'My heart is in both places': Akron doctor operates clinics in Kenyan village, Sherbondy Hill

·4 min read
Dr. Benson Bonyo poses for a portrait in his private practice in Akron on Wednesday.
Dr. Benson Bonyo poses for a portrait in his private practice in Akron on Wednesday.

Dr. Benson Bonyo’s little sister died of dehydration when she was under a year old.

It was a tragedy, but one Bonyo’s small, West Kenyan village of Wanjaya knew all too well with a startlingly high infant mortality rate of 60%.

“It was something totally preventable,” he said. “And there are many, many other people there that needlessly suffer.”

In Akron’s Sherbondy Hill neighborhood, Bonyo sees striking similarities to Wanjaya. Though the towns are more than 7,500 miles apart, similar issues plague the populations: poverty, high infant mortality rates, transportation problems and lack of access to medical care.

Bonyo made a commitment to helping the people in both his homes. Though his sister’s death was a catalyst for his medical career — one that would span two continents and aid communities in Kenya and Akron — his deep investment in the Akron community, inside and outside the office, has kept his mission alive.

Using resources in Akron to make a different in Africa

Before Bonyo opened his Akron practice, he launched his nonprofit, Bonyo’s Kenya Mission, in 1994. At that time, local nurses traveled across the village to provide free, in-home care before they opened an office in 2005.

Now, the 21-bed clinic is open 24 hours a day with live-in staff support. The team works to provide free care to everyone in the area, providing prenatal and infant care, treating and preventing HIV/AIDS and a multitude of other services. They also provide free food and proper nutrition for patients.

“I saw so much suffering, so much death,” Bonyo said. “Every step of my life, someone was giving me a hand. I wanted to give back.”

The rural village has between 20,000 to 30,000 residents, but it serves people from other towns who travel seeking medical care.

Bonyo regularly fundraises in Akron. His most recent fundraiser was an event hosted at the Akron Zoo’s Pride of Africa section, including performances from Kenyan musicians and dancers.

“This is the best way I can help people: use the resources I have here to make a difference there,” he said. “My heart is in both places.”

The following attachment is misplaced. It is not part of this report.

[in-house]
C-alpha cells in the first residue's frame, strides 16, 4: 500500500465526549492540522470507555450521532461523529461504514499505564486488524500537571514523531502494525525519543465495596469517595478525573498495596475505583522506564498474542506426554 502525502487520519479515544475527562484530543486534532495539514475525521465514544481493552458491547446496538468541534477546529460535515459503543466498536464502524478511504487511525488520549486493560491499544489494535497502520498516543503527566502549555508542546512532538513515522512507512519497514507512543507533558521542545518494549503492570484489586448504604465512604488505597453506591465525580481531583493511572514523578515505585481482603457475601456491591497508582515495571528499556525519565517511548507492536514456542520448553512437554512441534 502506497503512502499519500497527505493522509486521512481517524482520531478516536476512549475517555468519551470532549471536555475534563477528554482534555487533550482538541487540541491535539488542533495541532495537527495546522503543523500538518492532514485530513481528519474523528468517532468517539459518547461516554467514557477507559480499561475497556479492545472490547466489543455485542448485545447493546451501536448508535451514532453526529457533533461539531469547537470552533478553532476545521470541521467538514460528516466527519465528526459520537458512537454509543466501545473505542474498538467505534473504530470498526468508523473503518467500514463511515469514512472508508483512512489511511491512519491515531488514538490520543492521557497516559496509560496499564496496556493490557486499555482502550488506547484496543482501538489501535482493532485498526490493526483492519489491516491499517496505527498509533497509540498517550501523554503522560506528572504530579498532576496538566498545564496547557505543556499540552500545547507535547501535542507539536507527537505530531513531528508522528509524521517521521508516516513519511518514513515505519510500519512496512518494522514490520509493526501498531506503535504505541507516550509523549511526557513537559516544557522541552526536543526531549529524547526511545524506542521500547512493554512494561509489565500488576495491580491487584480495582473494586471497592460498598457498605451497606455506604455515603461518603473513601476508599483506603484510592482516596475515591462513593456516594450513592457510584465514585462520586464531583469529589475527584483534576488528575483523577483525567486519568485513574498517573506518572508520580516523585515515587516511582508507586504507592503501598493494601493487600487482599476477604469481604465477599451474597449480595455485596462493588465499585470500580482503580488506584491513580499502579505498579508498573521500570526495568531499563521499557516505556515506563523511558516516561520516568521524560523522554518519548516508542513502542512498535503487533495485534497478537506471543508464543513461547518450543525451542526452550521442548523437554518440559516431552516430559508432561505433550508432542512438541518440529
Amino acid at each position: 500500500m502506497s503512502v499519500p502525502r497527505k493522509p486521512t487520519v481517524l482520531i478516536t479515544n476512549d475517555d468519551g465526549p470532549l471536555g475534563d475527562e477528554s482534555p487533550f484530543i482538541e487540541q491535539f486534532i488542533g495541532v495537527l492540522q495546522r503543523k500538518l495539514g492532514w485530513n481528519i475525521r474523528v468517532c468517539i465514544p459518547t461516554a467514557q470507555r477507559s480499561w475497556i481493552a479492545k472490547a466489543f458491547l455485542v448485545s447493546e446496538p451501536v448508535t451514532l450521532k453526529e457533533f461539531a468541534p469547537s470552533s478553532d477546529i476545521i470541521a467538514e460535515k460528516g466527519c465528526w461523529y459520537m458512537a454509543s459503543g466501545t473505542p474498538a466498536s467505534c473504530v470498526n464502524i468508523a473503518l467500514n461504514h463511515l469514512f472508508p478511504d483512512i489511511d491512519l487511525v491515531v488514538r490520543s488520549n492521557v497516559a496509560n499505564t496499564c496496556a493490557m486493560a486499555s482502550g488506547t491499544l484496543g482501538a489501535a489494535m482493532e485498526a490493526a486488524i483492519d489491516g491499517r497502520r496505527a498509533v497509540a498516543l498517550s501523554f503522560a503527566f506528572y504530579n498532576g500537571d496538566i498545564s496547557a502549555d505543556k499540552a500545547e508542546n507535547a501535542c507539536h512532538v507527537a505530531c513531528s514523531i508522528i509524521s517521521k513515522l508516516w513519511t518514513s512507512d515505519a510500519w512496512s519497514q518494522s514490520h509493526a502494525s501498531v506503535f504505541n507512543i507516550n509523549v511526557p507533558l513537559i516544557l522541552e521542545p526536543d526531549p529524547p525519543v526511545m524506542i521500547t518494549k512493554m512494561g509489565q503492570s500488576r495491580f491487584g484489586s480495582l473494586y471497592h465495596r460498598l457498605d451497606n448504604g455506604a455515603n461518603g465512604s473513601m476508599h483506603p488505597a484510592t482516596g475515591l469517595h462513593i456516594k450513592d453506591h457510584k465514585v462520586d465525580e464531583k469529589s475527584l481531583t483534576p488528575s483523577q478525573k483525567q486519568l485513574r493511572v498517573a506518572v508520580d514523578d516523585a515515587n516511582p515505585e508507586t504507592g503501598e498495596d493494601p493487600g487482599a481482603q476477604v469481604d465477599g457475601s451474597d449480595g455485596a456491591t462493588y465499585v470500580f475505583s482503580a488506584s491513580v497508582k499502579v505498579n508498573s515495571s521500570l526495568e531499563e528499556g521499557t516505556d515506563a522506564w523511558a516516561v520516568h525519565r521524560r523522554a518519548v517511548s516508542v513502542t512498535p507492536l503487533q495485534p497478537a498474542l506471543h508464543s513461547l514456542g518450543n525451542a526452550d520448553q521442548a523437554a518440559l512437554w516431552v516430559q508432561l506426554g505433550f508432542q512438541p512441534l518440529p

Over the past two decades of operation, the clinic has worked to reduce infant mortality rates by 20-30% and decrease maternal deaths and HIV/AIDs infections and more.

“I’m very proud of what we’ve been able to do over the last few decades,” he said.

Working to eliminate health disparities in Akron

Bonyo would like to see a similar decline in Akron — a city marked by high infant mortality rates as compared to other U.S. cities at 8.52 deaths per 1,000 births as of 2020.

Black babies are at an even higher risk with a 9.67 deaths per 1,000 births, as compared to 7.92 for white babies.

But health disparities in this community go beyond high infant mortality rates. Bonyo said he sees lots of problems associated with drugs and alcohol, gun violence, health risks associated with unemployment and a lack of insurance and more.

“Life is not easy for these kids when they’re 18 and about to graduate,” he said. "There are a lot of obstacles in the way."

After completing his residency at Summa Health in Akron, Bonyo intentionally chose to open his medical practice on Vernon Odom Boulevard, straddling the bounds between Sherbondy Hill and West Akron. Sherbondy Hill is a primarily Black neighborhood with one of Akron’s lowest average household incomes at $30,204, according to city data.

Dr. Benson Bonyo smiles as he discusses his mission clinic in Kenya on Wednesday in Akron.
Dr. Benson Bonyo smiles as he discusses his mission clinic in Kenya on Wednesday in Akron.

“My goal was to find an underserved area,” Bonyo said of his office at 1569 Vernon Odom Blvd., which was built in 2005, the same year his clinic opened in Kenya. He first opened his Akron practice at a nearby building in 2001. “I want everyone to have access to health care — whether they have insurance or not.”

But his aid goes beyond medical care. In addition to assisting his 6,000 patients in Akron, he does community outreach in the Sherbondy Hill neighborhood and surrounding areas. He frequently does motivational speaking to kids about the importance of staying in school, in addition to providing funding for people wanting to pursue their GED.

"He's a really open, hands-on doctor," said Donald Williams, a retired resident living in West Akron who has been going to Bonyo's practice since the early 2000s. "He's helped me in a lot of ways."

Bonyo works to be personable and accessible to his clients, whether they can pay or not.

“Many minorities do not seek help until it’s too late,” he said. “There’s a deep mistrust — particularly with African American males — in medical institutions rooted in experience. It has to be a holistic approach addressing these social issues. One cannot be fixed without the other.”

This article is part of the Akron Beacon Journal’s mobile newsroom, currently located at the Odom Boulevard Library branch in Sherbondy Hill. 

Reporter Abbey Marshall is a corps member with Report for America, a national service program that places journalists into local newsrooms. Learn more at reportforamerica.org. Contact her at at amarshall1@gannett.com.

This article originally appeared on Akron Beacon Journal: Akron doctor operates clinics in Kenyan village, Sherbondy Hill